Will vaping’s popularity with youth wane?

Posted 12/6/18

With use of vaping products on the rise among teenagers, the U.S. Food and Drug Administration this month announced restrictions on sales of certain flavored e-cigarettes just as a major manufacturer …

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Will vaping’s popularity with youth wane?

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By Randall Rigsbee
News + Record Staff
With use of vaping products on the rise among teenagers, the U.S. Food and Drug Administration this month announced restrictions on sales of certain flavored e-cigarettes just as a major manufacturer of e-cigarette products announced it would stop selling certain products.
Use of tobacco products and e-cigarettes among teenagers continues to be a “major health concern within our community,” said Anna Stormzand, Health Promotion Coordinator with the Chatham County Public Health Department.
Juul Labs, which has more than 70 percent of the e-cigarette market in the United States, announced this month that it would stop selling most of its flavored e-cigarette pods in retail stores and would discontinue social media promotions of its products.
The U.S. Food and Drug Administration (FDA) is also seeking to ban menthol cigarettes as well as flavored cigars.
Citing the 2017 Youth Risk Behavior Survey (YRBS), a self-report survey that middle and high school students complete across the country, Stormzand noted that among Chatham County high school students, 46 percent reported ever using electronic vapor products and 22.4 percent report currently using electronic vapor products (at least once within the last 30 days).
“These percentages are in contrast to students smoking traditional cigarettes,” Stormzand said.
Among Chatham County high school students, 13.6 percent also reported currently smoking cigarettes (at least once within the last 30 days).
“We are very concerned about this renormalization of smoking that we are seeing among our middle and high school students, as well as young adults, and the potential electronic vapor products like JUULs have to addict another generation to nicotine and tobacco products,” Stormzand said.
New restrictions by the FDA coincide with the release of new data indicating e-cigarette use by high school students increased 78 percent from 2017 to 2018.
The new data from the National Youth Tobacco Survey, was reported this month in the Centers for Disease Control and Prevention’s Morbidity and Mortality Weekly Report.
“If the policy changes that we have outlined don’t reverse this epidemic, and if the manufacturers don’t do their part to help advance this cause, I’ll explore additional actions,” FDA commissioner Scott Gottlieb said in a statement.
Data from a 2016 survey of 1,930 Chatham County students in grades 6 through 12 showed that 19.7 percent reported using electronic vaping products, said George Gregor-Holt, Community Outreach Coordinator with the non-profit organization Chatham Drug Free.
Part of the appeal of the e-cigarette products for young consumers is the variety of flavors.
“The electronic vapor product industry offers a myriad of flavors to enhance the vaping experience,” Gregor-Holt said. “These flavors, like bubble gum, cotton candy, mint, cucumber, creme and other sweet fruit flavors appeal to underage consumers and drive much of the sales of electronic vaping devices.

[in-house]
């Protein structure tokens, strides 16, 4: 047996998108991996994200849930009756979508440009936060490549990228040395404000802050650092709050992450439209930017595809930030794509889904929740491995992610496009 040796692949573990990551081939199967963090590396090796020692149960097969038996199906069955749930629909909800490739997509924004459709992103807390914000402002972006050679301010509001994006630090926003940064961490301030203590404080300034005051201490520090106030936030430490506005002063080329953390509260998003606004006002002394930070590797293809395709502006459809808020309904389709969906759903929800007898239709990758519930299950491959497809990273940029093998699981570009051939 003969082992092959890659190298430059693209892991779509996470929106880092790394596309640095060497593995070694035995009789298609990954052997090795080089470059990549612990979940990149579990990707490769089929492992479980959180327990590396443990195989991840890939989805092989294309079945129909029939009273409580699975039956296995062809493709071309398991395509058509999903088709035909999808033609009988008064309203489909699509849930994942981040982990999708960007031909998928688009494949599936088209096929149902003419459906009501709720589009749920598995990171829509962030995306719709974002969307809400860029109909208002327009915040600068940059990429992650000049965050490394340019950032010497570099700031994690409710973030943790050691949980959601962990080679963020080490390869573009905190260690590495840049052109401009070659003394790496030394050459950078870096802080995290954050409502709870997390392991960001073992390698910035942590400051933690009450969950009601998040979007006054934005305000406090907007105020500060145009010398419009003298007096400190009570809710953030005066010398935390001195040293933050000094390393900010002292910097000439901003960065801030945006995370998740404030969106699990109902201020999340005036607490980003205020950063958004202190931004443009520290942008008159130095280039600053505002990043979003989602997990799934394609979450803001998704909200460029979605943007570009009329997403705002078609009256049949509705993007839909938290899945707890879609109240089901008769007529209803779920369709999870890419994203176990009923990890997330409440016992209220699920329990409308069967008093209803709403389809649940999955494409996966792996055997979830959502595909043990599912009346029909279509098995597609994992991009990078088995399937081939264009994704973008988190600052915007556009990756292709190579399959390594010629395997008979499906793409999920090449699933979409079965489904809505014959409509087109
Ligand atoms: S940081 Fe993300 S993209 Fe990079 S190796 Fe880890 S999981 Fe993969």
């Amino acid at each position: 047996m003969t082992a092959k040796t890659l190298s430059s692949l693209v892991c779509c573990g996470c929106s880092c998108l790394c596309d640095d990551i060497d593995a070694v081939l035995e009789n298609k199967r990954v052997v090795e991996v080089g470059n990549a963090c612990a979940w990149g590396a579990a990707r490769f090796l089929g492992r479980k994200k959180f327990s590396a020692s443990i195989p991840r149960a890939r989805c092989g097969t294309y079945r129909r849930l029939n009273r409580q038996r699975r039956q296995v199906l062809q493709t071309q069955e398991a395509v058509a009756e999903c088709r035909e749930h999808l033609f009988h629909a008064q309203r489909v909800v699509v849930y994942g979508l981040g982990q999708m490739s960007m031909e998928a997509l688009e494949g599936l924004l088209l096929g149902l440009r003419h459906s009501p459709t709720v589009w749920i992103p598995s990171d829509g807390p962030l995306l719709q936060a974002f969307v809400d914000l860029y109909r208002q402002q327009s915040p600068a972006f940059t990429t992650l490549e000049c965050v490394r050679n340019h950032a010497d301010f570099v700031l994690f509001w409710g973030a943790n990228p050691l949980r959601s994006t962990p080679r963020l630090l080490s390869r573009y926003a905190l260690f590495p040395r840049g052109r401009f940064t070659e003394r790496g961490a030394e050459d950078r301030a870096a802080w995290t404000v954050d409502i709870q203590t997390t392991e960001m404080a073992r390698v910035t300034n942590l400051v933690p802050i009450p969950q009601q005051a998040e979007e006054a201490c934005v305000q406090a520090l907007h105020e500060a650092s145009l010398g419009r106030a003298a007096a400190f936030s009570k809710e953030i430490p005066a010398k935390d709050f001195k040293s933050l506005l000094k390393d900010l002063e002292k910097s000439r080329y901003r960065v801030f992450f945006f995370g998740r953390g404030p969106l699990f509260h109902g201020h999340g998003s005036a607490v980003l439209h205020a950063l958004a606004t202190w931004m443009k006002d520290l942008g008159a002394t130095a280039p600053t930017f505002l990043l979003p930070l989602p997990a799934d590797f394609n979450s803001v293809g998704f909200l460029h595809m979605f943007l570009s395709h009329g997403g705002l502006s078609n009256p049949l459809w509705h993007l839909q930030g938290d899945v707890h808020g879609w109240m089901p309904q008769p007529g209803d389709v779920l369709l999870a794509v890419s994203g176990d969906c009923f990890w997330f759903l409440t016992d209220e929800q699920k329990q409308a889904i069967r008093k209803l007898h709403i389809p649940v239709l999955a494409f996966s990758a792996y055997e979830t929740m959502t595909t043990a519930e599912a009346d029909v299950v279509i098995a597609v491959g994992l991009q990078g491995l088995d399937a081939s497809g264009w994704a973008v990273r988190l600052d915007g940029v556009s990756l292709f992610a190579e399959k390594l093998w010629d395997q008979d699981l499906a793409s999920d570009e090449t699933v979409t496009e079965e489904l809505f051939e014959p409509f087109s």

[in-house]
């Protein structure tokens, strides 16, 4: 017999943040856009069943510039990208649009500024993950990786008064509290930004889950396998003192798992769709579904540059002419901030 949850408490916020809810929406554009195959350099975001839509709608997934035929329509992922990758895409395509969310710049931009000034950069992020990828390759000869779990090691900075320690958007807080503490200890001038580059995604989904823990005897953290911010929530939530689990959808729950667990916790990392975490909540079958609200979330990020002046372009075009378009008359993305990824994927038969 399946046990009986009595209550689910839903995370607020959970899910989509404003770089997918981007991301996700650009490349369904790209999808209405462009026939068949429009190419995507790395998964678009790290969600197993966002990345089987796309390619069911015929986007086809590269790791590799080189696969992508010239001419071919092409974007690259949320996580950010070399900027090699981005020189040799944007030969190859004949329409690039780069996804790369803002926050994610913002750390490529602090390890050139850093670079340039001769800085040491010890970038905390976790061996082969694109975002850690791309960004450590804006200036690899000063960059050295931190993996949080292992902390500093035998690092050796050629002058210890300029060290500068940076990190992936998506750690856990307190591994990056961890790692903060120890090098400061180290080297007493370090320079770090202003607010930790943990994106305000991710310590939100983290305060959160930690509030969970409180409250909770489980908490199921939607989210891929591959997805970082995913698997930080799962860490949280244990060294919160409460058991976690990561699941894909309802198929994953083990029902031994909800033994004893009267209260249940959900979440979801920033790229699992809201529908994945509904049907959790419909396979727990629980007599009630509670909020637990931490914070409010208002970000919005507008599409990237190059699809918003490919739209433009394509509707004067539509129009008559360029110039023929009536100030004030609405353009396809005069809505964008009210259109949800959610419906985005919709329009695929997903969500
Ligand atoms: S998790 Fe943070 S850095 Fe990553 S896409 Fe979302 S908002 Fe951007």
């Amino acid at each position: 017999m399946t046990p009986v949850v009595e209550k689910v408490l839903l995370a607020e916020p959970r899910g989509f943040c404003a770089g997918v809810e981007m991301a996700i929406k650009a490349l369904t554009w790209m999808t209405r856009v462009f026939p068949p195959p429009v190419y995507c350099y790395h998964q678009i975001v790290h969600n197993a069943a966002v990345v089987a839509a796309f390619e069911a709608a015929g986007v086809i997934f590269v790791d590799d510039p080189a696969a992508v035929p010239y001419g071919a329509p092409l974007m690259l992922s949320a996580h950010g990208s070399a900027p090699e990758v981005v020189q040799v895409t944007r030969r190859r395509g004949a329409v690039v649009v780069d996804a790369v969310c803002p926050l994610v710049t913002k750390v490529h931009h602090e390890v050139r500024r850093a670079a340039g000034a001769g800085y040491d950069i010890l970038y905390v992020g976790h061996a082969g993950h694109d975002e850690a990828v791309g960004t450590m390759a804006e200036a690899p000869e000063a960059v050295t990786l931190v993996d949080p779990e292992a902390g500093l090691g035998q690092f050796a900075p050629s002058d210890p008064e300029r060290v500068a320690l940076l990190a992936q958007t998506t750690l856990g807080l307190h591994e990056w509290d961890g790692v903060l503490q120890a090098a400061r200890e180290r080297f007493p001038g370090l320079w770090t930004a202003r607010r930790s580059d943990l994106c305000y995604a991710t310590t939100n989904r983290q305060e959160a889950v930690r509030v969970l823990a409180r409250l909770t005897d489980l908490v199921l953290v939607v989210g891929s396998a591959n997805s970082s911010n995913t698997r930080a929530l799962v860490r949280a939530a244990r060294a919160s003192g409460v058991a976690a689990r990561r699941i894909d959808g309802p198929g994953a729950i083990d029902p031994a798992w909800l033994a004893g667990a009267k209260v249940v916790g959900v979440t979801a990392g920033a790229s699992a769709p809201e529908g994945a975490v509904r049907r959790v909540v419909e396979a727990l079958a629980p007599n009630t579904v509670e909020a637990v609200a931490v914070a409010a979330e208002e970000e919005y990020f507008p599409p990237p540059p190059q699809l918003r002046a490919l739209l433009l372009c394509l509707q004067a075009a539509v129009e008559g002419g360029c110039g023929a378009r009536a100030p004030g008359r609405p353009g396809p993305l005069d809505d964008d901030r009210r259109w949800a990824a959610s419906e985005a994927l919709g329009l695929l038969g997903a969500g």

“The removal of these flavors hopefully will make the product less attractive to underage youth and reduce usage in that population,” Gregor-Holt said.
“In addition, the aerosol created by the burning of these flavor additives has not been fully researched as to their safety and indeed there is growing evidence that the aerosol created by vaping is harmful to the user and those around him/her,” Gregor-Holt said.
Another concern is the availability of electronic cigarettes. A consumer must be 18 years of age to purchase any electronic vaping product, but “unfortunately, not all sales clerks are trained in the importance of checking identification and there is unwitting, unknowing and sometimes intentional underage sales,” Gregor-Holt said. “Owners of businesses that sell tobacco products including vape products should instruct their clerks to check identification of everyone who wishes to purchase electronic vape or other tobacco products regardless of their age appearance.”
Vaping products were often introduced as a safer alternative to traditional tobacco products or as a means of quitting traditional tobacco use.
“There is a growing body of evidence that neither of those claims are true,” Gregor-Holt said. “Even the term vaping, in which the device produces a harmless ‘vapor,’ is misleading.”
According the Centers for Disease Control and Prevention, the aerosol produced by electronic vaping devices “contains harmful and potentially harmful chemicals, including nicotine; ultrafine particles that can be inhaled deep into the lungs; flavoring such diacetyl, a chemical linked to a serious lung disease; volatile organic compounds such as benzene, which is found in car exhaust; and heavy metals, such as nickel, tin, and lead.”
Another safety concern is that the batteries used to heat nicotine in vaping devises have been known to explode or cause fires, Gregor-Holt noted.
Regardless of restrictions placed on the products, help is available for anyone who wants to quit using tobacco or vaping products, Stormzand said.
Anyone, including youth, can call 1-800 QUIT NOW or visit www.quitlinenc.com to get free cessation counseling for all types of tobacco, including e-cigarette products like JUULs.


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